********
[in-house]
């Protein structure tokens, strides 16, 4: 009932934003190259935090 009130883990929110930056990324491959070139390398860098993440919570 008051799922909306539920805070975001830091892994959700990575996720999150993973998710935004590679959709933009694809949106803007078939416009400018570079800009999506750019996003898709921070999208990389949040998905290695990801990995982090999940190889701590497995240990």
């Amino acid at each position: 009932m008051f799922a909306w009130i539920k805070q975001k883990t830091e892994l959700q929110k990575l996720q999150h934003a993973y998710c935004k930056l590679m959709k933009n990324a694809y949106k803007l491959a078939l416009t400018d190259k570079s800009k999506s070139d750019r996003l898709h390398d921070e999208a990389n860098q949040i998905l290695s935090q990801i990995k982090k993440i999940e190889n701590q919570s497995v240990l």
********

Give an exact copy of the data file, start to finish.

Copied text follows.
[in-house]
């Protein structure tokens, strides 16, 4: 009932934003190259935090 009130883990929110930056990324491959070139390398860098993440919570 008051799922909306539920805070975001830091892994959700990575996720999150993973998710935004590679959709933009694809949106803007078939416009400018570079800009999506750019996003898709921070999208990389949040998905290695990801990995982090999940190889701590497995240990």
């Amino acid at each position: 009932m008051f799922a909306w009130i539920k805070q975001k883990t830091e892994l959700q929110k990575l996720q999150h934003a993973y998710c935004k930056l590679m959709k933009n990324a694809y949106k803007l491959a078939l416009t400018d190259k570079s800009k999506s070139d750019r996003l898709h390398d921070e999208a990389n860098q949040i998905l290695s935090q990801i990995k982090k993440i999940e190889n701590q919570s497995v240990l």